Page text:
New figures suggest that planning permission for new houses and conversions across England has fallen to a record low.
The Home Builders Federation (HBF) said permissions continued to fall “sharply”, with home numbers approved in the first half of 2023 down 19%.
If the trend continues, the housing supply for England could fall to levels not seen for a decade, it added.
The Government said planning permission was granted for 264,000 homes in the past year.
The Conservative Government’s 2019 manifesto promised to build 300,000 homes annually in England by the mid-2020s.
But in December, the Government said councils would get more flexibility over meeting centrally-set housing targets.
The federation said the data confirmed industry warnings that amid an increasingly “anti-development” policy environment and a worsening economy, the number of homes built in the coming years could fall to record low levels.
About 2,456 housing projects were granted planning permission during the second quarter of 2023. According to the report, this number was down 10% on the previous quarter, 20% on the same time a year ago, and was the lowest level since similar records began in 2006.
The HBF said that if the trend continued, it would lead to a reduction in housing delivery of 44,000 homes a year, which would see the housing supply for England fall to levels not seen for a decade.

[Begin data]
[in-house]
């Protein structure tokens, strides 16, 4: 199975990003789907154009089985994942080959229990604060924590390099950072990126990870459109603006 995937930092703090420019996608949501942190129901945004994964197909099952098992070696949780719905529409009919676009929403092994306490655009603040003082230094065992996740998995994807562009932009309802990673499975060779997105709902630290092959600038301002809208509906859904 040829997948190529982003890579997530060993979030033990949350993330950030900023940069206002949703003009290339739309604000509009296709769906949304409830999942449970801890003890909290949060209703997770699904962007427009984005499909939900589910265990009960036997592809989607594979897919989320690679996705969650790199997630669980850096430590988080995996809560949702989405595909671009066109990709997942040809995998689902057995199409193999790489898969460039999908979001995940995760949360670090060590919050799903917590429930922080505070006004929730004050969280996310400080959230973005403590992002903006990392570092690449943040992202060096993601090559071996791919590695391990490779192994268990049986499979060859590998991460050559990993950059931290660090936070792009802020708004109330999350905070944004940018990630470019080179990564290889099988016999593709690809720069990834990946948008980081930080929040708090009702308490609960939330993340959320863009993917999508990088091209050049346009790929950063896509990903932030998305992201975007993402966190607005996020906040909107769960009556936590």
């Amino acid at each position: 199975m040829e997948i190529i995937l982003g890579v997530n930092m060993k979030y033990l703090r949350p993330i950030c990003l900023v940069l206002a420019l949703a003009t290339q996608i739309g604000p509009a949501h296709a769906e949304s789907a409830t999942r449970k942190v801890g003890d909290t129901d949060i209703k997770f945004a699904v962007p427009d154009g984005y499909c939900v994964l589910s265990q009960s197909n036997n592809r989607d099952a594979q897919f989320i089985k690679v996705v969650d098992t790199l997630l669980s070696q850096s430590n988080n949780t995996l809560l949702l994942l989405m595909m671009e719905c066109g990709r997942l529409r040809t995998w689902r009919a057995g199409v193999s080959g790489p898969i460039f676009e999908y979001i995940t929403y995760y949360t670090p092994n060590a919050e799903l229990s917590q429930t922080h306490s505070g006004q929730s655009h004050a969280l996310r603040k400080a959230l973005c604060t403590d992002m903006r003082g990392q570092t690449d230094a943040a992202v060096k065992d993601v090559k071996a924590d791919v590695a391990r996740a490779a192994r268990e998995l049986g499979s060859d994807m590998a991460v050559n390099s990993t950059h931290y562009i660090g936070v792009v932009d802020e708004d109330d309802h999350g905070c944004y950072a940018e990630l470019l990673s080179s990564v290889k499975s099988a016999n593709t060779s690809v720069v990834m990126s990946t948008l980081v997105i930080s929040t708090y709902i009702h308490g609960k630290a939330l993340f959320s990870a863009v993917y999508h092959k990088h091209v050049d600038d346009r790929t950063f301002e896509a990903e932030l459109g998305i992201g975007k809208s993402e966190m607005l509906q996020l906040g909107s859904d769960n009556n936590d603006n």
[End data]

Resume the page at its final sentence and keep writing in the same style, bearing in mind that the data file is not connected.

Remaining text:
Stewart Baseley, executive chairman of the HBF, blamed the situation on an “increasingly anti-development and anti-business” policy environment, which he said has caused the “sharp fall in the number of homes being built”.
“The government’s capitulation to the Nimby lobby on planning, its mishandling of water legislation, and – amidst a lack of mortgage availability – the lack of support for first-time buyers could see housing supply drop markedly in the coming years,” he said.
“Fewer homes being built amidst an acute housing crisis has clear social implications, in particular for young people, and will reduce economic activity and cost jobs.”
The department acknowledged the Government needed to do more to speed up the planning system, “which is why our long-term housing plan will reduce unnecessary delays and speed up new developments”.
“This is backed by £24m to scale up planning capacity and a further £13.5m for a super-squad to support large-scale projects. At the same time, we’re scrapping defective EU laws that are blocking 100,000 homes from being built,” they said.
Last month, the Government announced that EU-era water pollution restrictions for housing developments will be scrapped to build up to 100,000 new homes by 2030.
Environmental groups have described the loosening of the restrictions as “disgraceful”.